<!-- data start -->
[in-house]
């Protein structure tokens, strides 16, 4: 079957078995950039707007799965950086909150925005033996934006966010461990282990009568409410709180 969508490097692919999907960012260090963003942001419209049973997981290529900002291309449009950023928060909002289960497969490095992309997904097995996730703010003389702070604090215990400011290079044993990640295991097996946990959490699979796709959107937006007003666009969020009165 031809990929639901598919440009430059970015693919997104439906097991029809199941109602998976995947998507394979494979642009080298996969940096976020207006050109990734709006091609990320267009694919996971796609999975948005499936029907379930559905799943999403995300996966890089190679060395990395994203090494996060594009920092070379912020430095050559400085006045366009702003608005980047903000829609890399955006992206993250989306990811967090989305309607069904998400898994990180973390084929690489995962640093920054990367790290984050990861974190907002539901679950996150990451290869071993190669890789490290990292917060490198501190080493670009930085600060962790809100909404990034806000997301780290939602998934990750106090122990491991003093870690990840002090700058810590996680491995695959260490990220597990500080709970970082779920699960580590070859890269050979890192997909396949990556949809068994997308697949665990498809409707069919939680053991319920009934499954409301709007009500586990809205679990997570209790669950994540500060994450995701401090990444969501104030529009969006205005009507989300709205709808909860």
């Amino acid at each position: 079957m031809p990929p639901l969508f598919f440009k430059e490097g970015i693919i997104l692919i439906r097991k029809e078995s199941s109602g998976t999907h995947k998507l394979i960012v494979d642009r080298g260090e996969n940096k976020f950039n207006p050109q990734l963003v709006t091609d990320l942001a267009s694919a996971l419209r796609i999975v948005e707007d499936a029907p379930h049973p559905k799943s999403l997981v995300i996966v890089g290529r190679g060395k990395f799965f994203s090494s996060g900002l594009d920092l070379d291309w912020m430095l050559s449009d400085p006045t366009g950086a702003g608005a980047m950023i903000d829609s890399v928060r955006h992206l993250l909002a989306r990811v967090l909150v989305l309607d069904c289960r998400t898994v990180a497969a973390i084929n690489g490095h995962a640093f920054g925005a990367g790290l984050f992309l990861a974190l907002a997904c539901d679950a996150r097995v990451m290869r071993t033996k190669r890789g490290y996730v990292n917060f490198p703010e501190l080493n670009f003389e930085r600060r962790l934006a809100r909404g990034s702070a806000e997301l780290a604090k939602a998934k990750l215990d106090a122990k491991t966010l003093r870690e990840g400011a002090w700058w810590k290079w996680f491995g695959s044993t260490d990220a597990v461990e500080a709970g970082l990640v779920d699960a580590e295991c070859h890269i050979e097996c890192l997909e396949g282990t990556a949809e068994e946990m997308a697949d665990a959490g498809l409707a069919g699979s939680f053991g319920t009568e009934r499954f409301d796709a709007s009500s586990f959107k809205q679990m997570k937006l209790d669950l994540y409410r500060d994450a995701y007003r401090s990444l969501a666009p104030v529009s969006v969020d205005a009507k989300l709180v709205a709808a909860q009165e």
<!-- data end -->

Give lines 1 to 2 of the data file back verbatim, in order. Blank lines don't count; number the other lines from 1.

[in-house]
């Protein structure tokens, strides 16, 4: 079957078995950039707007799965950086909150925005033996934006966010461990282990009568409410709180 969508490097692919999907960012260090963003942001419209049973997981290529900002291309449009950023928060909002289960497969490095992309997904097995996730703010003389702070604090215990400011290079044993990640295991097996946990959490699979796709959107937006007003666009969020009165 031809990929639901598919440009430059970015693919997104439906097991029809199941109602998976995947998507394979494979642009080298996969940096976020207006050109990734709006091609990320267009694919996971796609999975948005499936029907379930559905799943999403995300996966890089190679060395990395994203090494996060594009920092070379912020430095050559400085006045366009702003608005980047903000829609890399955006992206993250989306990811967090989305309607069904998400898994990180973390084929690489995962640093920054990367790290984050990861974190907002539901679950996150990451290869071993190669890789490290990292917060490198501190080493670009930085600060962790809100909404990034806000997301780290939602998934990750106090122990491991003093870690990840002090700058810590996680491995695959260490990220597990500080709970970082779920699960580590070859890269050979890192997909396949990556949809068994997308697949665990498809409707069919939680053991319920009934499954409301709007009500586990809205679990997570209790669950994540500060994450995701401090990444969501104030529009969006205005009507989300709205709808909860």